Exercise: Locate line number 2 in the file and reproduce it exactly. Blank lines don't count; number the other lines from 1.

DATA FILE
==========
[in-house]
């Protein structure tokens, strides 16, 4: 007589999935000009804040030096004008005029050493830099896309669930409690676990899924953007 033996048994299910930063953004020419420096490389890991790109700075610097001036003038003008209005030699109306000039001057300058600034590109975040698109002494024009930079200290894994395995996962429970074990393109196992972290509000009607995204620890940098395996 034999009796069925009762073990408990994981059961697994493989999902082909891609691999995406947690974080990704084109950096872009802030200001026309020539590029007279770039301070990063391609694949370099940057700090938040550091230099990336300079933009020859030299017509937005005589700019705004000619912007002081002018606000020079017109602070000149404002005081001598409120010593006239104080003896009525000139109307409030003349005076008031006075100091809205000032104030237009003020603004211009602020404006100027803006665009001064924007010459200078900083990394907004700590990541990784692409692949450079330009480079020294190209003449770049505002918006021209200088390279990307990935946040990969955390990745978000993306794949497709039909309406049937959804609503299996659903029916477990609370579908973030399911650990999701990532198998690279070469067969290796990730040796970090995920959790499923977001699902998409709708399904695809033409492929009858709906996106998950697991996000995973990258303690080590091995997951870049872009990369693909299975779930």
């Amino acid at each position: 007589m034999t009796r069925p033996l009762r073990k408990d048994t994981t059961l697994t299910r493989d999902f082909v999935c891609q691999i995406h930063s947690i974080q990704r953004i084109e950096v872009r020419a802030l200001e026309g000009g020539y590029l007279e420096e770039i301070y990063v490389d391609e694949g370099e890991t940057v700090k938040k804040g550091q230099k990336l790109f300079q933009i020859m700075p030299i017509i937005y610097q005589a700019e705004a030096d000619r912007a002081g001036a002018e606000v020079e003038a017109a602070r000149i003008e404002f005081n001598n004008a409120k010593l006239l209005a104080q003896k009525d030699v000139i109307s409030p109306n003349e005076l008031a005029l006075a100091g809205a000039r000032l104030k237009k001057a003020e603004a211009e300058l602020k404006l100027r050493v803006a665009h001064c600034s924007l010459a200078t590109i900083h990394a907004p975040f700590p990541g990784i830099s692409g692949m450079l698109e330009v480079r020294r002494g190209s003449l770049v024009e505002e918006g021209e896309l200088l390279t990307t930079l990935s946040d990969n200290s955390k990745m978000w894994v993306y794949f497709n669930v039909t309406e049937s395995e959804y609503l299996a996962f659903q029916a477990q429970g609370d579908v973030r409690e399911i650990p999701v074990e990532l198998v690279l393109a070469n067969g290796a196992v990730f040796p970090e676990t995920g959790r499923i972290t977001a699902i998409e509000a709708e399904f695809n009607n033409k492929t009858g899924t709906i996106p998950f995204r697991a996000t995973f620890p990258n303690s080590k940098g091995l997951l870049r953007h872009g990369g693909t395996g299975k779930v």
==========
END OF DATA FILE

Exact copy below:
């Protein structure tokens, strides 16, 4: 007589999935000009804040030096004008005029050493830099896309669930409690676990899924953007 033996048994299910930063953004020419420096490389890991790109700075610097001036003038003008209005030699109306000039001057300058600034590109975040698109002494024009930079200290894994395995996962429970074990393109196992972290509000009607995204620890940098395996 034999009796069925009762073990408990994981059961697994493989999902082909891609691999995406947690974080990704084109950096872009802030200001026309020539590029007279770039301070990063391609694949370099940057700090938040550091230099990336300079933009020859030299017509937005005589700019705004000619912007002081002018606000020079017109602070000149404002005081001598409120010593006239104080003896009525000139109307409030003349005076008031006075100091809205000032104030237009003020603004211009602020404006100027803006665009001064924007010459200078900083990394907004700590990541990784692409692949450079330009480079020294190209003449770049505002918006021209200088390279990307990935946040990969955390990745978000993306794949497709039909309406049937959804609503299996659903029916477990609370579908973030399911650990999701990532198998690279070469067969290796990730040796970090995920959790499923977001699902998409709708399904695809033409492929009858709906996106998950697991996000995973990258303690080590091995997951870049872009990369693909299975779930």